What is the philosophy of the Naam Movement? As it implied, it is expressed concisely in the idea of "development without destroying". Ouedraogo, the founder of the Naam Movement argues: "To make the village responsible for its own development, developing without destroying, starting from the peasant: what he is, what he knows, what he knows how to do, how he lives, and what he wants" (in Harrison, 1987: 280). Pradervand continues to explain its ideal:
The Naam is a form of development adapted to local needs, created by the people themselves, which instead of destroying traditional structures from the outside, like leaven, transforms them from the inside. ...It starts with what people are (based on a true appreciation of their African identity), what they know (respect for traditional knowledge and values, which implies the considerable effort necessary to become acquainted with them), their know-how (rediscovery of traditional techniques, some of which, for example in the field of water and soil conservation, have proven invaluable), and what they wish to achieve (which implies meaningful grassroots participation in defining the very objectives of development processes). (Pradervand, 1989: 22)
Ouedraogo also emphasizes people's participation, as well as self-motivation and taking charge of problems, as essential elements of development:
It can be spontaneous, voluntary, created or incited. ... Only conscious participation by populations taking concrete actions makes them realize the gravity of their problems and their capacity to overcome the obstacles that these problems pose.(Ouedraogo, 1989: 17)
As we will see, this Movement attempts to harness low-cost technologies, using local material, that can be taught and spread quickly, such as water-conserving techniques of building stone lines along the contours, and a three-stone stove. Therefore, its ideals can be summarized as "development from within", starting with the people, incorporating indigenous values, tradition and technical knowledge, utilizing local resources and endowments with simple technologies, encouraging people's participation, and aiming at self-reliance.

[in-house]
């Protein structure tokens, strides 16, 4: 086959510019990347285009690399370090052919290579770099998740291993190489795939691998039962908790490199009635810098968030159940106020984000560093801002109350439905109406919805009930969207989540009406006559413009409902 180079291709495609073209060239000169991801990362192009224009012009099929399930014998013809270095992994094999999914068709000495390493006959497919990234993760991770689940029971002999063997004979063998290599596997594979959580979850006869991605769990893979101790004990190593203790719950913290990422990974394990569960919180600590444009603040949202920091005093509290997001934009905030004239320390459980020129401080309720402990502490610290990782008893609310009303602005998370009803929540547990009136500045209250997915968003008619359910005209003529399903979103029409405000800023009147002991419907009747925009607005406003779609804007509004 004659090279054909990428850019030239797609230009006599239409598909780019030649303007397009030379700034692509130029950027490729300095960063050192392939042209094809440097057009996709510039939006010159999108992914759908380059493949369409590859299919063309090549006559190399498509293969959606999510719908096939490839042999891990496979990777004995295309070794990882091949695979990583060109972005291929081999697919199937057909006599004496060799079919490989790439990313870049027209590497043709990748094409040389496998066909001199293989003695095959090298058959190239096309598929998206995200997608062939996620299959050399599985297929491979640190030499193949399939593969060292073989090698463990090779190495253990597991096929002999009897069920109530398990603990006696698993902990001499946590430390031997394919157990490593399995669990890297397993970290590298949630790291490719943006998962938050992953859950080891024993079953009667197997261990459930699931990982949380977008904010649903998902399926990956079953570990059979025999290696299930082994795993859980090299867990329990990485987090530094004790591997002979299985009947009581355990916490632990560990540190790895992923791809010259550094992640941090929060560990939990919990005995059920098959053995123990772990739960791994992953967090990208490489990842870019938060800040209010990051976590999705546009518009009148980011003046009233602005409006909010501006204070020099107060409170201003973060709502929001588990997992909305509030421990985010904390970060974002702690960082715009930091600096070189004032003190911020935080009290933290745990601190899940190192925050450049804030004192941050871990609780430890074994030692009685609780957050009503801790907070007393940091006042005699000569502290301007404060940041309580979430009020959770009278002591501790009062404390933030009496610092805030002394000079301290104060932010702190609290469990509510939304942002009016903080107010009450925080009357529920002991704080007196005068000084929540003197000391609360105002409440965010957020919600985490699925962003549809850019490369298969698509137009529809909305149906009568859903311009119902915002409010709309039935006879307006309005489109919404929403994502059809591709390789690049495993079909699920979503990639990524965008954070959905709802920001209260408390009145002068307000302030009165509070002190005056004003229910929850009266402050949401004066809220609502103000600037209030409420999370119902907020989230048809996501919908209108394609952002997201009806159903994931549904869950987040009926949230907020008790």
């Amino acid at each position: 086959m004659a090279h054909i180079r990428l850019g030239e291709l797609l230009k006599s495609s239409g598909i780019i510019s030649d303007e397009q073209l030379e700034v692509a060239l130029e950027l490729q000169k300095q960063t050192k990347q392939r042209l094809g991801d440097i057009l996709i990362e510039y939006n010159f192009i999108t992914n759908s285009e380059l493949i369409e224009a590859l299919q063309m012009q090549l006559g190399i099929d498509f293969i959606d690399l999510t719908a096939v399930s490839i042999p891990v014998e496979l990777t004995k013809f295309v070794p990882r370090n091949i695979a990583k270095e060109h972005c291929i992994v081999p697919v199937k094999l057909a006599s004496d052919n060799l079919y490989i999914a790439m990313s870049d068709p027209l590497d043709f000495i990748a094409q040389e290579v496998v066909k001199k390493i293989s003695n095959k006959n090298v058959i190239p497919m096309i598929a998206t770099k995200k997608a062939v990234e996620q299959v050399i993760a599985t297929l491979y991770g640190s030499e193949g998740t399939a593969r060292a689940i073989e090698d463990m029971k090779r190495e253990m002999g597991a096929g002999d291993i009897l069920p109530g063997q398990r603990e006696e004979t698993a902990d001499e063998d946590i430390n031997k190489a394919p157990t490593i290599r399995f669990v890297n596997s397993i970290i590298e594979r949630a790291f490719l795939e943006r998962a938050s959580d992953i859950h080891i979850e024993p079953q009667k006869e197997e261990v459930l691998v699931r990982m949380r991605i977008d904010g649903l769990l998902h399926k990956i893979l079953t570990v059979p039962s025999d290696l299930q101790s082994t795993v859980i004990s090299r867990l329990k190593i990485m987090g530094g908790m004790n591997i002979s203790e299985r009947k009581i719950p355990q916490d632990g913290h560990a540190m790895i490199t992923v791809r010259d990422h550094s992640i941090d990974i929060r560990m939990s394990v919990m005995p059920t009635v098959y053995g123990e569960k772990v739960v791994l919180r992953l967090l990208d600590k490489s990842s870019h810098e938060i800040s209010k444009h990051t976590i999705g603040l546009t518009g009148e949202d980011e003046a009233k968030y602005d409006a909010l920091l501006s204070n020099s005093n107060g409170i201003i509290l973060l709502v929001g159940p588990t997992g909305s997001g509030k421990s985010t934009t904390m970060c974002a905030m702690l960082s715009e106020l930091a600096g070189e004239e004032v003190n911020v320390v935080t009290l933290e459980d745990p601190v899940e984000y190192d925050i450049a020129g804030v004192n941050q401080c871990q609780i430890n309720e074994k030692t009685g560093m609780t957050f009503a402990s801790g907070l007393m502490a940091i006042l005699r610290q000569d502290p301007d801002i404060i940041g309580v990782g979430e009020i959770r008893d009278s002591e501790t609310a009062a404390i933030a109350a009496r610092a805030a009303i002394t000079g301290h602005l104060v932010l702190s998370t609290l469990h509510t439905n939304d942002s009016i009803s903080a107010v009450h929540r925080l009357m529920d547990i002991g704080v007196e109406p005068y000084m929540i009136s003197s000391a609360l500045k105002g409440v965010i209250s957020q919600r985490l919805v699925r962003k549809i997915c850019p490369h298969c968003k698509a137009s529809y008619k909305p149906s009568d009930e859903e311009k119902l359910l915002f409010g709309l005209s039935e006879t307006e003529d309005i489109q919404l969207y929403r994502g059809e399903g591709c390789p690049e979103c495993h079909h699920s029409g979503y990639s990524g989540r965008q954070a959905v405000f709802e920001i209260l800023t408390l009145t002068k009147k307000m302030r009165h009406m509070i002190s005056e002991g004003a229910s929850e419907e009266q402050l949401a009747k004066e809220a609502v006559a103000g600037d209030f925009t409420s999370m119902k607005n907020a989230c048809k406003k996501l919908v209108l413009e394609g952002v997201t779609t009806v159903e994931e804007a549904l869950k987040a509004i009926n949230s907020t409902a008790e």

Practice and impacts of the Naam Movement

How are these ideals implemented in practice? The heart of the Naam Movement lies in the villages. Naam groups have built wells and dams, set up vegetable gardens, planted a village woodlot, established village shops and mills. They also promote savings for village development, rearing chickens, simple water-filters from layers of charcoal, sand and gravel in a clay pot. They have a village health agent, pharmacopoeias, and a cereal bank. The cereal bank allows peasants to avoid purchasing grain from the market in the end of dry season when prices are at their highest. Harrison illustrates the function of the bank:
The cereal bank buys cereal in cheaply at harvest time, from inside and outside the village, stores it locally, and sells it at cost when it is needed. Cereal banks cut out the middle man's profit, provide more favourable prices for growers and consumers, even out the seasonal switchback in prices, and ensure that grain stores are available locally. (Harrison, 1989: 283)
There are three more conspicuous examples of the Movement's activities. The first example is traditional stone lines which are used to restore soil erosion. This is the product of cooperation between a western NGO and local peasants in the Naam group. Peter Wright, a project director of Oxfam discovered an excellent traditional water-conservation scheme when he was working with villagers, but he, at the same time, noticed that if these are aligned properly with the contour levels, they would work better (Wright and Bonkoungou, 1986: 79-86).

Wright invented a cheap method to measure the contour by using a hosepipe, maximizing this schemes' effectiveness. Lines of stones ranged along the contour amazingly "increase infiltration, boost crop yields, reduce erosion, and are even capable of rehabilitating totally degraded land. [Moreover,] [t]he technique of making them is so cheap and simple that the stone lines are spreading with astonishing speed" (Harrison, 1989: 165). The Naam Movement disseminated the techniques widely, from neighbour to neighbour, from village to village.